People Who Wear Glasses Should Take a Break From Wearing Them
A common misconception among those who are just starting to wear glasses is that they should take breaks from wearing their prescription glasses to 'rest' their eyes. This doesn't actually do anything, however, and can lead to headaches and eye strain. If a person is told to wear their glasses when reading, or watching TV, or all the time, then they should listen to their doctor.
Putting on Another Person's Glasses Can Damage the Eyes
This one is common with people who wear glasses themselves. It is often believed that wearing someone's glasses, or a person with great vision wearing another person's prescription glasses, can damage the eyes. People who don't wear glasses are told wearing glasses can force them to have poor vision as well. None of this is true.
As stated above, poor eyesight comes from the shape of the eye, lenses, and cornea. Wearing improper glasses does nothing more than cause a headache for those who shouldn't wear them.
Everyone Who Wears Glasses Are Almost Blind
This one probably comes from the portrayal of characters who wear glasses in television shows and movies, such as Velma from Scooby-Doo. People often think that without glasses, the person is blind and unable to walk around without them lest they run into something.
The truth is vision problems are on a scale. Some people only need glasses for specific tasks, like driving or working on a computer, while others need to wear them at all times. Some people are blind without their glasses, while others can almost see perfectly fine without them.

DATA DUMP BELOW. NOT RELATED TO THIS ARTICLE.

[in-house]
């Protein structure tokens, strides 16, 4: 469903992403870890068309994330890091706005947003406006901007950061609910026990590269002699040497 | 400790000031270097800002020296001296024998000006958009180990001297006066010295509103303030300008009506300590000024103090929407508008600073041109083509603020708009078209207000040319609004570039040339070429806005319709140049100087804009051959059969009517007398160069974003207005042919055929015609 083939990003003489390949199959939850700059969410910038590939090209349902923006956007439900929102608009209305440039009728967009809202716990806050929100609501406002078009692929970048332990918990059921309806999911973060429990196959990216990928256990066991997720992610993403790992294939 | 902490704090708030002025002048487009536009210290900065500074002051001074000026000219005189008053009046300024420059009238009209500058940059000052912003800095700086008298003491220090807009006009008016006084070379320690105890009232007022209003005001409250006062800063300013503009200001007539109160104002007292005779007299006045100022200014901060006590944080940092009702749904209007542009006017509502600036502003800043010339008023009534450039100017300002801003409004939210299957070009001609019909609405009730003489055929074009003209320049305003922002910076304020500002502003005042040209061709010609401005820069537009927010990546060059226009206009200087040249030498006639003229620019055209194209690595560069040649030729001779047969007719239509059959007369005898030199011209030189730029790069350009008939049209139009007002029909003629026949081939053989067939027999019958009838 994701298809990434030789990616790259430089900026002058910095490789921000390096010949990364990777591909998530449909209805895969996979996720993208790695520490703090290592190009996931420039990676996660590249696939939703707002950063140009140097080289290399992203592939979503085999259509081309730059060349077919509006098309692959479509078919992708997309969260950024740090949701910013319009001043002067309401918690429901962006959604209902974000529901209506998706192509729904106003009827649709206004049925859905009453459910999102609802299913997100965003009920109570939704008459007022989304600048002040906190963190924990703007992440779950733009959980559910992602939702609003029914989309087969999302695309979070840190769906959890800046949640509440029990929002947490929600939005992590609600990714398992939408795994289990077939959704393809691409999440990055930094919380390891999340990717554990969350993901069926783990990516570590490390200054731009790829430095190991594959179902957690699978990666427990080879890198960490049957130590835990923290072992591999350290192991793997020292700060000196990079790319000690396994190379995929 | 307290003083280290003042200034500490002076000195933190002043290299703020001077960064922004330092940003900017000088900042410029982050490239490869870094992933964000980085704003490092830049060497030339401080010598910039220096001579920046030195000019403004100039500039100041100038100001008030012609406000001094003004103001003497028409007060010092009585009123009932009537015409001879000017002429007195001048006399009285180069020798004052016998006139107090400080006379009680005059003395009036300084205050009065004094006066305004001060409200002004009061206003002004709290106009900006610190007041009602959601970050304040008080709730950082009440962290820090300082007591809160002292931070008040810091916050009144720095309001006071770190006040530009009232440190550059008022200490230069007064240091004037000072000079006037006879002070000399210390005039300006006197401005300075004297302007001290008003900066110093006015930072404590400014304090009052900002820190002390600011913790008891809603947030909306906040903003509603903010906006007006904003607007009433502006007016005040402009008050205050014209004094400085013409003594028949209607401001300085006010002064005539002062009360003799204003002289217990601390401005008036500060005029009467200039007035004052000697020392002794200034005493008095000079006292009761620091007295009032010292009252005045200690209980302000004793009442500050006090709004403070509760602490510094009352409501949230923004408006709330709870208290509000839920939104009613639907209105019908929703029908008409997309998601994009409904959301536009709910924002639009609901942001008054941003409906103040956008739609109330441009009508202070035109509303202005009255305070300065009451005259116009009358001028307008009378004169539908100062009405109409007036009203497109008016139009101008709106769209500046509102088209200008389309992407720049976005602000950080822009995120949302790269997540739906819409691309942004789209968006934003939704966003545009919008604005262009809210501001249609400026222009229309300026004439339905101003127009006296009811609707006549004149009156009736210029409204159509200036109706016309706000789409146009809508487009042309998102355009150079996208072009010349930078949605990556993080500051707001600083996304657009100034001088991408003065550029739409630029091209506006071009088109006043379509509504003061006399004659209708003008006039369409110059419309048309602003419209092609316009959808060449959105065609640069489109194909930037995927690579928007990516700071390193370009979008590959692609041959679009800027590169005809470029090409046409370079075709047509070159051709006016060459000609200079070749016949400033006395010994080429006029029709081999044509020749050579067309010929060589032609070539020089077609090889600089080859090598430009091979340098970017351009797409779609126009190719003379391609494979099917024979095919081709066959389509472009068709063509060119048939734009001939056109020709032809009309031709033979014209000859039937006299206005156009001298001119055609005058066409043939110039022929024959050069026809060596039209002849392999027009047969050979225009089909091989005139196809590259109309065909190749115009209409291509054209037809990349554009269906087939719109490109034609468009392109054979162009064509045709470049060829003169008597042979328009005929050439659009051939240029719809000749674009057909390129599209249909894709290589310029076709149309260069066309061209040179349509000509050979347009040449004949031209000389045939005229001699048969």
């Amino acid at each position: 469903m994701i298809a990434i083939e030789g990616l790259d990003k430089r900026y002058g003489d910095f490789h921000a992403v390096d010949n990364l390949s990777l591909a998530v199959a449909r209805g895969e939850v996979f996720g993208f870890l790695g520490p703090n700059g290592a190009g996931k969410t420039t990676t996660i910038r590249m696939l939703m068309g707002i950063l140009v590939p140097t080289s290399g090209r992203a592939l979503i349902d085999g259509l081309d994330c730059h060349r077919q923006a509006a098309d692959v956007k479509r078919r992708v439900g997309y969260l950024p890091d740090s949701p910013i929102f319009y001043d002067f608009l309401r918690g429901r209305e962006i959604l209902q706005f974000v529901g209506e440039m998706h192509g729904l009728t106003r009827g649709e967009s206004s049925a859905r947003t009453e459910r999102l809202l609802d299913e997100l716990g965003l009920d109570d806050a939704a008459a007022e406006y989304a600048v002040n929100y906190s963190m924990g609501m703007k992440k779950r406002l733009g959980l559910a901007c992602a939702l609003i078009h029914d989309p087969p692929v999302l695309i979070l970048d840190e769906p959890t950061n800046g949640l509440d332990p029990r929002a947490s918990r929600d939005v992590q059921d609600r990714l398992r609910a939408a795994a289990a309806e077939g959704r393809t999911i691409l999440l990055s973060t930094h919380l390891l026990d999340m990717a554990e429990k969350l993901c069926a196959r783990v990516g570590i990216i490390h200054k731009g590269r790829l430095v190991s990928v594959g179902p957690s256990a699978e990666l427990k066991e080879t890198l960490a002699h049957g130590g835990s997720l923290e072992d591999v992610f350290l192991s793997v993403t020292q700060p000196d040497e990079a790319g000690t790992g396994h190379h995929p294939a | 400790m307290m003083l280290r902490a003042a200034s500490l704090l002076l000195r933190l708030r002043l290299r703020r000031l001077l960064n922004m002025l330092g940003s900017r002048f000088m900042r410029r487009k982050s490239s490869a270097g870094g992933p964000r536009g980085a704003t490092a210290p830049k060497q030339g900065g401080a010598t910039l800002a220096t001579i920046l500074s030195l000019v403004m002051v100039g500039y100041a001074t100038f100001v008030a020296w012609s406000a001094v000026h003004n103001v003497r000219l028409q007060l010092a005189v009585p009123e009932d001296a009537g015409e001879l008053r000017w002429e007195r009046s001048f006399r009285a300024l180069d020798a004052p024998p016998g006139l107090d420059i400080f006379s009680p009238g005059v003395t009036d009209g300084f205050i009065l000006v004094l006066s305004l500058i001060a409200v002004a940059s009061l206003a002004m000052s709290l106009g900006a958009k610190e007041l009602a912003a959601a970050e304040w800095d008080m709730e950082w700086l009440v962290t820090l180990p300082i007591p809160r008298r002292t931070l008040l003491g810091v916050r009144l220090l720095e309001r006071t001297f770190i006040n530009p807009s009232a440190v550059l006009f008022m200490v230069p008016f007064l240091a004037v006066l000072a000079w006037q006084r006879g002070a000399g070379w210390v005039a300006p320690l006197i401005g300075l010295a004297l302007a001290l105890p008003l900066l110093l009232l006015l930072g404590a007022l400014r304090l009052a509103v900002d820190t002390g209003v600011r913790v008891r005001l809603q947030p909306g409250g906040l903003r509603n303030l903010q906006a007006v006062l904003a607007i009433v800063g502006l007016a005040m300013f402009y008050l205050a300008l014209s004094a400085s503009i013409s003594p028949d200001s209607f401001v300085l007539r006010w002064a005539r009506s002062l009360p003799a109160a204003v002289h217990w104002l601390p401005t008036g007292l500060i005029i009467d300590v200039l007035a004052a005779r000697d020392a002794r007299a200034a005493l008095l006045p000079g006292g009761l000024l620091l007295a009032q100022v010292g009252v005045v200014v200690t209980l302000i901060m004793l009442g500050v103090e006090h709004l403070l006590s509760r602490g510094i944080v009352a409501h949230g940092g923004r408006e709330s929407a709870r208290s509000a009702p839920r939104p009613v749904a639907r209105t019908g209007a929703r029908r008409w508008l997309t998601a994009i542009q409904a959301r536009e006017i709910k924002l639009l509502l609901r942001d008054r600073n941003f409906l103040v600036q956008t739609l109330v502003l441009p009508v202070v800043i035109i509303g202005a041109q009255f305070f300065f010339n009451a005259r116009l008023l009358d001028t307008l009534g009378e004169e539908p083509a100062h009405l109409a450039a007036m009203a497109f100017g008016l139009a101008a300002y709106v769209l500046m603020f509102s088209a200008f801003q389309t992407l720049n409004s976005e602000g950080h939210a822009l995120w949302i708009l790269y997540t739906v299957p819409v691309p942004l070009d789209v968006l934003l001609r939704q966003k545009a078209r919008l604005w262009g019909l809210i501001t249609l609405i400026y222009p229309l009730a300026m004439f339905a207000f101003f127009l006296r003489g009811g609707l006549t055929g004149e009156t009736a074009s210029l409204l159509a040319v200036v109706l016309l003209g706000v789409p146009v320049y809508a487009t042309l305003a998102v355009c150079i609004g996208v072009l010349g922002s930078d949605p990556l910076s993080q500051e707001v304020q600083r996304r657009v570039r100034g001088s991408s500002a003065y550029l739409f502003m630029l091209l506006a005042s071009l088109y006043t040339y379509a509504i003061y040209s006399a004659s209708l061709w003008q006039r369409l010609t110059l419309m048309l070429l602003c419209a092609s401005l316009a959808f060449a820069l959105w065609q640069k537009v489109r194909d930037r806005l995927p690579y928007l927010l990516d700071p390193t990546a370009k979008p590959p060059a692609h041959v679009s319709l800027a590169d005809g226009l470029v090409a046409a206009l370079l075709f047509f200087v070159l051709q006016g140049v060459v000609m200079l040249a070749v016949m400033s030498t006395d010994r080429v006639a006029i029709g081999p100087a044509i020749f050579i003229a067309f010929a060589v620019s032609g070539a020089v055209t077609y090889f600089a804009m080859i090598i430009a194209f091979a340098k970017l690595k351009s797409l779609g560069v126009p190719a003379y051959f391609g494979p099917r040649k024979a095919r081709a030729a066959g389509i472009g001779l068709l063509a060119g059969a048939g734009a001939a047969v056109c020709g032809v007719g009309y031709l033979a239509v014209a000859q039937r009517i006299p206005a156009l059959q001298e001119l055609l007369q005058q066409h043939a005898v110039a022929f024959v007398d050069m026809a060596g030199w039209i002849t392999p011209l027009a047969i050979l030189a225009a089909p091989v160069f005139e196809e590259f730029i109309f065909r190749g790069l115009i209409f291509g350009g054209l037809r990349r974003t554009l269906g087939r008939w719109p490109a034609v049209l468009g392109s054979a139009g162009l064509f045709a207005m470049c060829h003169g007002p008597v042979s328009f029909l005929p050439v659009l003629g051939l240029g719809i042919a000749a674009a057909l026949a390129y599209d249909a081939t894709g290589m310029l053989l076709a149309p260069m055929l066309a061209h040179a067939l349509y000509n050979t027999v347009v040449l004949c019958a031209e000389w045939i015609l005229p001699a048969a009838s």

People Who Wear Glasses Can't Play Sports
Once upon a time, this statement might have been true. Glasses used to be made out of actual glass, meaning they were broken a lot easier than present day glasses. Playing sports meant either risking the glasses getting smashed in the game, or trying to play with poor vision, which for some people was not possible.
These days, there are glasses made specifically for sports, meaning even those who can't or won't wear contacts can join in on sports.
Doing Eye Exercises Can Prevent Needing Glasses
In most cases, stretching or warming up can prevent injuries, and keeping a physically fit body can keep injuries at bay. With eyesight, however, this is not the case.
Eye strengthening exercises are typically for people whose vision is so bad, or so unique, that the doctor prescribes them to perform specific tasks to help their eyes enough that they can wear glasses or contacts. If a doctor doesn't suggest them, it's probably best not to bother with them.
People Who Wear Glasses Are Super Smart
This one is an interesting stereotype. Glasses are often connected to intelligence thanks to the media, but contrary to this, glasses don't denote intelligence. They simply help people see better!
This content is accurate and true to the best of the author’s knowledge and is not meant to substitute for formal and individualized advice from a qualified professional.
© 2019 Caitlyn Booth